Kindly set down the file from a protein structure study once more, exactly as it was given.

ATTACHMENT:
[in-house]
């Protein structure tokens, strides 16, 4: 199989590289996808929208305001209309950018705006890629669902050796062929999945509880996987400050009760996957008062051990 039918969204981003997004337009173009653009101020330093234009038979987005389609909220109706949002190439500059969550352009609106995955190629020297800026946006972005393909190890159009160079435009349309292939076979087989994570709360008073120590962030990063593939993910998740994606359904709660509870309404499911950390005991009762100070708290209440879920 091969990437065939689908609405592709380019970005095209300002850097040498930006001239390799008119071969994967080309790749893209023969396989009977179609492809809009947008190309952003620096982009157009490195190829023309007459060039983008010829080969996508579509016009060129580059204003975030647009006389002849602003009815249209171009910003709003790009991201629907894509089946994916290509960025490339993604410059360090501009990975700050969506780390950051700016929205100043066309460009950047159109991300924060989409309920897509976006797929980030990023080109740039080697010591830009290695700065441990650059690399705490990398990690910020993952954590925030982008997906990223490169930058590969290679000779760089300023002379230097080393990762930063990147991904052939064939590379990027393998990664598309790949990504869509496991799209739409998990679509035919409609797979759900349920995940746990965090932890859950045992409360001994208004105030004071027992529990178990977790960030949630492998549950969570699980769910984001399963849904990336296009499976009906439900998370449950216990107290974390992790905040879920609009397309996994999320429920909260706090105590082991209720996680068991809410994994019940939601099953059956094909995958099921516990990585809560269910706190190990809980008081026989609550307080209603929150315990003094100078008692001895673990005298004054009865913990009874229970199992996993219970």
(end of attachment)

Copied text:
[in-house]
């Protein structure tokens, strides 16, 4: 199989590289996808929208305001209309950018705006890629669902050796062929999945509880996987400050009760996957008062051990 039918969204981003997004337009173009653009101020330093234009038979987005389609909220109706949002190439500059969550352009609106995955190629020297800026946006972005393909190890159009160079435009349309292939076979087989994570709360008073120590962030990063593939993910998740994606359904709660509870309404499911950390005991009762100070708290209440879920 091969990437065939689908609405592709380019970005095209300002850097040498930006001239390799008119071969994967080309790749893209023969396989009977179609492809809009947008190309952003620096982009157009490195190829023309007459060039983008010829080969996508579509016009060129580059204003975030647009006389002849602003009815249209171009910003709003790009991201629907894509089946994916290509960025490339993604410059360090501009990975700050969506780390950051700016929205100043066309460009950047159109991300924060989409309920897509976006797929980030990023080109740039080697010591830009290695700065441990650059690399705490990398990690910020993952954590925030982008997906990223490169930058590969290679000779760089300023002379230097080393990762930063990147991904052939064939590379990027393998990664598309790949990504869509496991799209739409998990679509035919409609797979759900349920995940746990965090932890859950045992409360001994208004105030004071027992529990178990977790960030949630492998549950969570699980769910984001399963849904990336296009499976009906439900998370449950216990107290974390992790905040879920609009397309996994999320429920909260706090105590082991209720996680068991809410994994019940939601099953059956094909995958099921516990990585809560269910706190190990809980008081026989609550307080209603929150315990003094100078008692001895673990005298004054009865913990009874229970199992996993219970």